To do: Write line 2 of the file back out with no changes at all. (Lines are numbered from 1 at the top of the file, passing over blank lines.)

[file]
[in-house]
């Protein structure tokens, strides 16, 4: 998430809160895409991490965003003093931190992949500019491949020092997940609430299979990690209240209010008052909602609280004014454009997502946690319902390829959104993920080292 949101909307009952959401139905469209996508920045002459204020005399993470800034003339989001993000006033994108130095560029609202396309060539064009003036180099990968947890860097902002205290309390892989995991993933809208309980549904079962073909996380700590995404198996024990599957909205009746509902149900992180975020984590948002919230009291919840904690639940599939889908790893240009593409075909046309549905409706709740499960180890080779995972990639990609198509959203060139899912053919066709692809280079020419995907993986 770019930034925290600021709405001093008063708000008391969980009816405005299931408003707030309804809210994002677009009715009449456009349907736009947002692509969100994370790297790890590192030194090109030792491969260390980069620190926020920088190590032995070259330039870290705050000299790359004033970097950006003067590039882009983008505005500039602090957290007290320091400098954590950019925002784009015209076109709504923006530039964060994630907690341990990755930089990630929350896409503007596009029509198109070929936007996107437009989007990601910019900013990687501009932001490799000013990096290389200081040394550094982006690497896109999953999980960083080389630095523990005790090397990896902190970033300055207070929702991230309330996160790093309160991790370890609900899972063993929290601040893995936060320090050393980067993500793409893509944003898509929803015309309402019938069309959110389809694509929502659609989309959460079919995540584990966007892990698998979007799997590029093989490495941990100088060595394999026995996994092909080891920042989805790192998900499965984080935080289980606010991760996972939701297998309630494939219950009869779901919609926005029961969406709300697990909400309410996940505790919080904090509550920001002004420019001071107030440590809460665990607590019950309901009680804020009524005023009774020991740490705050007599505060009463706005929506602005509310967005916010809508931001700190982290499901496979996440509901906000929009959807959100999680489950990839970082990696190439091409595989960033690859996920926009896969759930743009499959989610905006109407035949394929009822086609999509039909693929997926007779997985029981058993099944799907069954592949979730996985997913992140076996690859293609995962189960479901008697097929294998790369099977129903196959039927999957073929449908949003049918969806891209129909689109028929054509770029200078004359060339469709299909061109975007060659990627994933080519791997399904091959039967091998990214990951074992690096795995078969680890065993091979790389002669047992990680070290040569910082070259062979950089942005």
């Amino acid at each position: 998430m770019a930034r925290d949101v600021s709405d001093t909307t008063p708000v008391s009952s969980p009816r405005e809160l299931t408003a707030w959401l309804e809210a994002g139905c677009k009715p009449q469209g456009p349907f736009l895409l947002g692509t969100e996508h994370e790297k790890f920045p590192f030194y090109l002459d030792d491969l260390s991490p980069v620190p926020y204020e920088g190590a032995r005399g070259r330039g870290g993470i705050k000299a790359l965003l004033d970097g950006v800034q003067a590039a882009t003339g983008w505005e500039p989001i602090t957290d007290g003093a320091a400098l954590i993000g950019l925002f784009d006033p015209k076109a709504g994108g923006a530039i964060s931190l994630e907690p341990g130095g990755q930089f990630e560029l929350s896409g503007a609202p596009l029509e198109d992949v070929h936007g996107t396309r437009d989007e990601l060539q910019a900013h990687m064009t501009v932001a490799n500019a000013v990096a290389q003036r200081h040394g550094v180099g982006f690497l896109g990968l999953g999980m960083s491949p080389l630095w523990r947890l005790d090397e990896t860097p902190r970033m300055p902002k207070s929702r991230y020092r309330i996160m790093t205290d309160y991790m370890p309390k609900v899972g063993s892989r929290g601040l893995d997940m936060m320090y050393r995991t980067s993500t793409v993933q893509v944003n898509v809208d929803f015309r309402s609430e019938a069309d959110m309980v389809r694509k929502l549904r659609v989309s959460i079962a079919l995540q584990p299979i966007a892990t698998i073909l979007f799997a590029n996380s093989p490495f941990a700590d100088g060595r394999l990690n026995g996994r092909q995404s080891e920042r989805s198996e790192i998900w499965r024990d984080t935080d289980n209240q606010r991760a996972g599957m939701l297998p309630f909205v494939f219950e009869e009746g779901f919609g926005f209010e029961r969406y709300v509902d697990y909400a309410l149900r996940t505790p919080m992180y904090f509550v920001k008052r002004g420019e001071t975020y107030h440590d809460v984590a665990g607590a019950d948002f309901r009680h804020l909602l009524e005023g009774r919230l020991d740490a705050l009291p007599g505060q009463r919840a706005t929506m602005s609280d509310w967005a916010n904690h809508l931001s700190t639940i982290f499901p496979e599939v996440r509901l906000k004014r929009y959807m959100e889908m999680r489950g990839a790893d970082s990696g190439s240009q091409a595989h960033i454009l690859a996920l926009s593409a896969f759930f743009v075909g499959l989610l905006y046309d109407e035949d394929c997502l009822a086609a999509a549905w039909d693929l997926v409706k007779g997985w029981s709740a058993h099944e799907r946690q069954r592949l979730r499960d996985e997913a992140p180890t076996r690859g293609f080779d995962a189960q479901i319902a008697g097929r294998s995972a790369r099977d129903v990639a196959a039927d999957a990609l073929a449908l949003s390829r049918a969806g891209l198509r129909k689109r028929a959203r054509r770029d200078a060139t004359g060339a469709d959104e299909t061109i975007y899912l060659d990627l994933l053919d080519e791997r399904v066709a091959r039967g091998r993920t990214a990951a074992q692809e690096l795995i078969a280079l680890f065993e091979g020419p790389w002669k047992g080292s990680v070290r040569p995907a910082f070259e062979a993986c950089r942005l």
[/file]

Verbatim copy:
């Protein structure tokens, strides 16, 4: 998430809160895409991490965003003093931190992949500019491949020092997940609430299979990690209240209010008052909602609280004014454009997502946690319902390829959104993920080292 949101909307009952959401139905469209996508920045002459204020005399993470800034003339989001993000006033994108130095560029609202396309060539064009003036180099990968947890860097902002205290309390892989995991993933809208309980549904079962073909996380700590995404198996024990599957909205009746509902149900992180975020984590948002919230009291919840904690639940599939889908790893240009593409075909046309549905409706709740499960180890080779995972990639990609198509959203060139899912053919066709692809280079020419995907993986 770019930034925290600021709405001093008063708000008391969980009816405005299931408003707030309804809210994002677009009715009449456009349907736009947002692509969100994370790297790890590192030194090109030792491969260390980069620190926020920088190590032995070259330039870290705050000299790359004033970097950006003067590039882009983008505005500039602090957290007290320091400098954590950019925002784009015209076109709504923006530039964060994630907690341990990755930089990630929350896409503007596009029509198109070929936007996107437009989007990601910019900013990687501009932001490799000013990096290389200081040394550094982006690497896109999953999980960083080389630095523990005790090397990896902190970033300055207070929702991230309330996160790093309160991790370890609900899972063993929290601040893995936060320090050393980067993500793409893509944003898509929803015309309402019938069309959110389809694509929502659609989309959460079919995540584990966007892990698998979007799997590029093989490495941990100088060595394999026995996994092909080891920042989805790192998900499965984080935080289980606010991760996972939701297998309630494939219950009869779901919609926005029961969406709300697990909400309410996940505790919080904090509550920001002004420019001071107030440590809460665990607590019950309901009680804020009524005023009774020991740490705050007599505060009463706005929506602005509310967005916010809508931001700190982290499901496979996440509901906000929009959807959100999680489950990839970082990696190439091409595989960033690859996920926009896969759930743009499959989610905006109407035949394929009822086609999509039909693929997926007779997985029981058993099944799907069954592949979730996985997913992140076996690859293609995962189960479901008697097929294998790369099977129903196959039927999957073929449908949003049918969806891209129909689109028929054509770029200078004359060339469709299909061109975007060659990627994933080519791997399904091959039967091998990214990951074992690096795995078969680890065993091979790389002669047992990680070290040569910082070259062979950089942005």